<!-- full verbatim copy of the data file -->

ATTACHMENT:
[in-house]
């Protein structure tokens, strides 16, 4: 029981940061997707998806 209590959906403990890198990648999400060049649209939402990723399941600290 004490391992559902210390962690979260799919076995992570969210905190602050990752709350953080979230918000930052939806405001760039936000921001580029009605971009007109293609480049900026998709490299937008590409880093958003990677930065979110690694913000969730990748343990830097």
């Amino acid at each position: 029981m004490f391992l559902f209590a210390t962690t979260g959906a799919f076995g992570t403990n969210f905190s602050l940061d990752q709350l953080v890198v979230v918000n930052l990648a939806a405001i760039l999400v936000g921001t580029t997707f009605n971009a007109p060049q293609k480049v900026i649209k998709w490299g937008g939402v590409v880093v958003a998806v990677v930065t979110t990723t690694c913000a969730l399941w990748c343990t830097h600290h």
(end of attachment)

[in-house]
């Protein structure tokens, strides 16, 4: 029981940061997707998806 209590959906403990890198990648999400060049649209939402990723399941600290 004490391992559902210390962690979260799919076995992570969210905190602050990752709350953080979230918000930052939806405001760039936000921001580029009605971009007109293609480049900026998709490299937008590409880093958003990677930065979110690694913000969730990748343990830097």
């Amino acid at each position: 029981m004490f391992l559902f209590a210390t962690t979260g959906a799919f076995g992570t403990n969210f905190s602050l940061d990752q709350l953080v890198v979230v918000n930052l990648a939806a405001i760039l999400v936000g921001t580029t997707f009605n971009a007109p060049q293609k480049v900026i649209k998709w490299g937008g939402v590409v880093v958003a998806v990677v930065t979110t990723t690694c913000a969730l399941w990748c343990t830097h600290h």